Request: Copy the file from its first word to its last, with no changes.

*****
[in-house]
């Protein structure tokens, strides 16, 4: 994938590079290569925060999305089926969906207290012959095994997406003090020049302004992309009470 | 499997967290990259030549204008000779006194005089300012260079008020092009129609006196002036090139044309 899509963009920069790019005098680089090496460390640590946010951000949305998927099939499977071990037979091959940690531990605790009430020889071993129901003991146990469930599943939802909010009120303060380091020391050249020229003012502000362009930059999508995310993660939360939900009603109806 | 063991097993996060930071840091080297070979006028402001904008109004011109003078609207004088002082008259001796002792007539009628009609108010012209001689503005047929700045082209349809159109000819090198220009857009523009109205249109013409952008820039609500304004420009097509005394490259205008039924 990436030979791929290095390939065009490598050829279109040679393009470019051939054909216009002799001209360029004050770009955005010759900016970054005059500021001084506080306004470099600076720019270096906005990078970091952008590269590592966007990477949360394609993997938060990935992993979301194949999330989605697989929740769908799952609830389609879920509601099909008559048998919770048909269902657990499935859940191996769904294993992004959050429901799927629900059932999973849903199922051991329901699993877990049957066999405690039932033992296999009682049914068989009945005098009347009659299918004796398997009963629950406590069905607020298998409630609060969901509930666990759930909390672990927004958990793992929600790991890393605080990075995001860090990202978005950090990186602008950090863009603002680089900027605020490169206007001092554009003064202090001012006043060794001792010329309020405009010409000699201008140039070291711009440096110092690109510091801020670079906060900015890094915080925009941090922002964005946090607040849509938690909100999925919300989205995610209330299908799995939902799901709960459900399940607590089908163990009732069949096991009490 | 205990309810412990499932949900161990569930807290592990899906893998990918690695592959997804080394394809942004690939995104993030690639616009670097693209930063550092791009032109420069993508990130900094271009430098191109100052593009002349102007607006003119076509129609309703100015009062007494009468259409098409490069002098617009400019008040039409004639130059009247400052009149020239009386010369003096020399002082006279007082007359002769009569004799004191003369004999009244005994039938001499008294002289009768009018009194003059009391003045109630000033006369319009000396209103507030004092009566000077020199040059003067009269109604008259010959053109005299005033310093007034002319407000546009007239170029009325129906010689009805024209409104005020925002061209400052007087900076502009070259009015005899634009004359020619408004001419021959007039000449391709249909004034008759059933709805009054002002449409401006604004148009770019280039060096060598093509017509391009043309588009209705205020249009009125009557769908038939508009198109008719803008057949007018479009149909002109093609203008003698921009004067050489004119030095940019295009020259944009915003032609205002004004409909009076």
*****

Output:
[in-house]
């Protein structure tokens, strides 16, 4: 994938590079290569925060999305089926969906207290012959095994997406003090020049302004992309009470 | 499997967290990259030549204008000779006194005089300012260079008020092009129609006196002036090139044309 899509963009920069790019005098680089090496460390640590946010951000949305998927099939499977071990037979091959940690531990605790009430020889071993129901003991146990469930599943939802909010009120303060380091020391050249020229003012502000362009930059999508995310993660939360939900009603109806 | 063991097993996060930071840091080297070979006028402001904008109004011109003078609207004088002082008259001796002792007539009628009609108010012209001689503005047929700045082209349809159109000819090198220009857009523009109205249109013409952008820039609500304004420009097509005394490259205008039924 990436030979791929290095390939065009490598050829279109040679393009470019051939054909216009002799001209360029004050770009955005010759900016970054005059500021001084506080306004470099600076720019270096906005990078970091952008590269590592966007990477949360394609993997938060990935992993979301194949999330989605697989929740769908799952609830389609879920509601099909008559048998919770048909269902657990499935859940191996769904294993992004959050429901799927629900059932999973849903199922051991329901699993877990049957066999405690039932033992296999009682049914068989009945005098009347009659299918004796398997009963629950406590069905607020298998409630609060969901509930666990759930909390672990927004958990793992929600790991890393605080990075995001860090990202978005950090990186602008950090863009603002680089900027605020490169206007001092554009003064202090001012006043060794001792010329309020405009010409000699201008140039070291711009440096110092690109510091801020670079906060900015890094915080925009941090922002964005946090607040849509938690909100999925919300989205995610209330299908799995939902799901709960459900399940607590089908163990009732069949096991009490 | 205990309810412990499932949900161990569930807290592990899906893998990918690695592959997804080394394809942004690939995104993030690639616009670097693209930063550092791009032109420069993508990130900094271009430098191109100052593009002349102007607006003119076509129609309703100015009062007494009468259409098409490069002098617009400019008040039409004639130059009247400052009149020239009386010369003096020399002082006279007082007359002769009569004799004191003369004999009244005994039938001499008294002289009768009018009194003059009391003045109630000033006369319009000396209103507030004092009566000077020199040059003067009269109604008259010959053109005299005033310093007034002319407000546009007239170029009325129906010689009805024209409104005020925002061209400052007087900076502009070259009015005899634009004359020619408004001419021959007039000449391709249909004034008759059933709805009054002002449409401006604004148009770019280039060096060598093509017509391009043309588009209705205020249009009125009557769908038939508009198109008719803008057949007018479009149909002109093609203008003698921009004067050489004119030095940019295009020259944009915003032609205002004004409909009076």